UK: Why next week's spring Budget is set to be underwhelming

Britain's Prime Minister Rishi Sunak, left, and Britain's Chancellor of the Exchequer Jeremy Hunt in Yorkshire, England. Feb. 26, 2024.
Britain's Prime Minister Rishi Sunak, left, and Britain's Chancellor of the Exchequer Jeremy Hunt in Yorkshire, England. Feb. 26, 2024. Copyright Paul Ellis/AP
By Eleanor Butler
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UK Chancellor Jeremy Hunt will outline his spring Budget next Wednesday. Here's what we know so far.


On 6 March Chancellor Jeremy Hunt will deliver his tax and spending plans for the UK, in what is likely to be the biggest fiscal announcement before the next General Election.

The Budget comes not only against a backdrop of stifling tax burdens but also staggering public debt, placing the Treasury in a politically sticky position.

According to the Institute for Fiscal Studies (IFS), tax revenues as a share of national income in the UK are currently on track to hit 37.7% in 2028 to 2029, the highest level seen since World War II.

To alleviate this load, Hunt has been publicly planning for what he calls "smart tax cuts", notably facing pressure from the right of his party.

After the government cut national insurance contributions from 12% to 10% in November's Autumn Statement, the New Conservatives faction - Conservative MPs elected since 2016's Brexit referendum - is calling for more tax reductions, worth in the region of £24 billion.

While this may be a rosy prospect for many voters, a number of leading research institutes are calling for fiscal prudence.

The IFS has pointed out that, if the Treasury continues along its current trajectory, the UK would be borrowing at a rate of 4.1% of national income this fiscal year.

That is more than twice the borrowing rate seen in the years preceding the COVID-19 pandemic.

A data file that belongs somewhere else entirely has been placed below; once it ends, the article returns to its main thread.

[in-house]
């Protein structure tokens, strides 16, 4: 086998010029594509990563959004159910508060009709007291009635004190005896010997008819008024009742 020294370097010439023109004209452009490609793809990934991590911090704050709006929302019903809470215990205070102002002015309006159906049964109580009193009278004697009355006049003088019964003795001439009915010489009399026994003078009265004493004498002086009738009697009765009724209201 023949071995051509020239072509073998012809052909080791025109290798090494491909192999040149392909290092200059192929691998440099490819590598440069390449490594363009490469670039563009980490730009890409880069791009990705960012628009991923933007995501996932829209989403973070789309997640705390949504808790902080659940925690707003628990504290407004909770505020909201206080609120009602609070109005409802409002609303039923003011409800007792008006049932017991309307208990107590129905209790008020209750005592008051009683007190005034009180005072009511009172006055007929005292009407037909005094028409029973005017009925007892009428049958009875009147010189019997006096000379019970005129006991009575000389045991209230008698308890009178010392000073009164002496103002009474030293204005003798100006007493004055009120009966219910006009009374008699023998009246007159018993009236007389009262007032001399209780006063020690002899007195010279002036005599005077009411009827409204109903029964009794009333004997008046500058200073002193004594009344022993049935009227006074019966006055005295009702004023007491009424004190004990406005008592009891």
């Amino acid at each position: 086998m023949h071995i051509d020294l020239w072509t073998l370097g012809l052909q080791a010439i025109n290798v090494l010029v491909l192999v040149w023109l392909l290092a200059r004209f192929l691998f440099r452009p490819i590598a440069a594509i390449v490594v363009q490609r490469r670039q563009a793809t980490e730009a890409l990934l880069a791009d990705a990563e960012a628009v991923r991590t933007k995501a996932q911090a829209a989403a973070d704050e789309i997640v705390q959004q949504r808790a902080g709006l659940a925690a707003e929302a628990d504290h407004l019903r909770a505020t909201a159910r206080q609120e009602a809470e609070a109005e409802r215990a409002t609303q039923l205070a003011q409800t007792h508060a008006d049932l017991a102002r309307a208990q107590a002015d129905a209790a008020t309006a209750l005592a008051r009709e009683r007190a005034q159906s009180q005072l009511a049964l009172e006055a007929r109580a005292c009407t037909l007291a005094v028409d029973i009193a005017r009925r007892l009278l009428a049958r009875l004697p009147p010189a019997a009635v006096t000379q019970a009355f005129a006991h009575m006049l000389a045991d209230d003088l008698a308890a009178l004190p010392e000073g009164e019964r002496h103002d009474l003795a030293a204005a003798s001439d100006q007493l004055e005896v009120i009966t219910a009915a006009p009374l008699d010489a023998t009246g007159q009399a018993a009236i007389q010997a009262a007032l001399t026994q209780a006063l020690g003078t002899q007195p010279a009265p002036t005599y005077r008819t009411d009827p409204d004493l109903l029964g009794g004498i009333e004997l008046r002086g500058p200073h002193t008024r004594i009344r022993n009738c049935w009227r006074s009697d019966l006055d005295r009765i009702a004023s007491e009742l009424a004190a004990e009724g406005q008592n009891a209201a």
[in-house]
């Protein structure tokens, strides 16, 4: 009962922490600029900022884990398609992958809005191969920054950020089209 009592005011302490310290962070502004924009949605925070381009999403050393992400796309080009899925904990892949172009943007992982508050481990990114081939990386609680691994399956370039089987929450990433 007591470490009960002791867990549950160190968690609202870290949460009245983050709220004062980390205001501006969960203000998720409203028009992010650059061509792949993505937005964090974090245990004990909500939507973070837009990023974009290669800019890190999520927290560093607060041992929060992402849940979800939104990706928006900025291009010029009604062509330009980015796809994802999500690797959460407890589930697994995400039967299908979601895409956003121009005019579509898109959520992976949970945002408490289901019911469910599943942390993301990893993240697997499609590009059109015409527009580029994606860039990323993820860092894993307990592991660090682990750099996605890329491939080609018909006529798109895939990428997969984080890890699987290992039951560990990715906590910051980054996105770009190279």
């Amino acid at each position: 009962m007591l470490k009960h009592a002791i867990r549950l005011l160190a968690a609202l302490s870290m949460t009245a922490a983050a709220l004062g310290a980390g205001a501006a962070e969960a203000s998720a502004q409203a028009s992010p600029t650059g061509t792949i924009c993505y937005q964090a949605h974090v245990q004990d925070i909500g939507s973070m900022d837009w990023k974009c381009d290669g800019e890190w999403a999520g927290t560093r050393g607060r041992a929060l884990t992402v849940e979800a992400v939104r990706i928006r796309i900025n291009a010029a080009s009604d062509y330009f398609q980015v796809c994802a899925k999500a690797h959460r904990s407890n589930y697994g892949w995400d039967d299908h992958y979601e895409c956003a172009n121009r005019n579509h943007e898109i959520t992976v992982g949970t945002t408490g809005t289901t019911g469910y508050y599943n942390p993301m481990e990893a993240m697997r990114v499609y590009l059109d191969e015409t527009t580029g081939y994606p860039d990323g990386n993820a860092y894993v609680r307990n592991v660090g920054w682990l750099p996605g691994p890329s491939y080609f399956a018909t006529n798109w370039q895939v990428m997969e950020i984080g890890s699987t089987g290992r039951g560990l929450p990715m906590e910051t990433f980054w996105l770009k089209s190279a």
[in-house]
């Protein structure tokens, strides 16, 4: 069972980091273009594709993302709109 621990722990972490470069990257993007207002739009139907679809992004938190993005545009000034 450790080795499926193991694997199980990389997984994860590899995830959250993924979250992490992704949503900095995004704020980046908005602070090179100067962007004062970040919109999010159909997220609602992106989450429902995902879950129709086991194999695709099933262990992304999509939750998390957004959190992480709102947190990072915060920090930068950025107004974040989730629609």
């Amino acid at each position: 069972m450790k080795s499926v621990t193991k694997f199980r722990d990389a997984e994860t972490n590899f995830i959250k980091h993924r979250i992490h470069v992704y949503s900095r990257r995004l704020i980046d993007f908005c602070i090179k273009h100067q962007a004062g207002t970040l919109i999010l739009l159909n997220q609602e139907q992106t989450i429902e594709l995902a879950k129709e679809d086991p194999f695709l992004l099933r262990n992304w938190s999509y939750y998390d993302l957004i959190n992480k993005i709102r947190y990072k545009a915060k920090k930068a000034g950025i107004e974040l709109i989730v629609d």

The International Monetary Fund has similarly warned Hunt against tax cuts, arguing that "fiscal consolidation" is needed to support growth and public investment.

The Treasury has a self-imposed rule that seeks to cut debt as a share of gross domestic product (GDP) within five years. 

In order to fulfil this requirement, the Office for Budget Responsibility (OBS) has said that Hunt will have around £13 billion of headroom to use in his budget, although the Resolution Foundation has released an estimate of £23 billion.

New economic data from the OBR, due out on Friday, may impact the contents of next week's announcement.

"So much depends on the forecasts from the OBR which dictate how much money the Chancellor has to play with," said Laith Khalaf, head of investment analysis at AJ Bell.

"The positive effect of lower interest rates and inflation on the Exchequer's debt interest costs should not be underestimated."

What tax cuts could be announced?

Although predictions are subject to change, commentators have outlined some possible giveaways that may feature in the upcoming budget.

Some believe Hunt will implement a further 1p cut to National Insurance, which would cost the government around £5 billion, whilst others have touted the idea of a 1p cut on the basic rate of income tax.

The Resolution Foundation has nonetheless warned that, even with these tax cuts, those on lower salaries would still be losing out.

Hunt announced last November that a freeze on personal allowance thresholds would last until 2028, meaning that lower earners are getting dragged into higher tax bands as inflation is pushing up their nominal wages.


In other words, many workers are taxed as if they were earning more, when their purchasing power is actually being diminished.

Looking forward to next week, commentators have also predicted a cut to inheritance tax or stamp duty, a fee applied to the sale of property or land over a certain price.

In order to fund these concessions, there are rumours that Hunt may alter Britain's "non-dom" tax rules.

Non-domiciled citizens currently only pay tax to the Treasury on money earned in the UK, not on money earned elsewhere. Scrapping this scheme could raise an extra £3.6 billion a year.

According to The Times, Hunt is similarly considering placing an extra levy on vaping  products, which would help to line Treasury coffers while making vapes less accessible.


Yet, even with these proposed initiatives, analysts are arguing that next week's Budget will struggle to offer significant concessions whilst remaining fiscally responsible.

"It doesn't look to me like we will have the same scope for cutting taxes in the spring Budget that we had in the Autumn Statement," Hunt told the BBC a month ago.

While the Conservative party is no doubt hoping to downplay expectations, it seems the Chancellor really does have limited room for manoeuvre.

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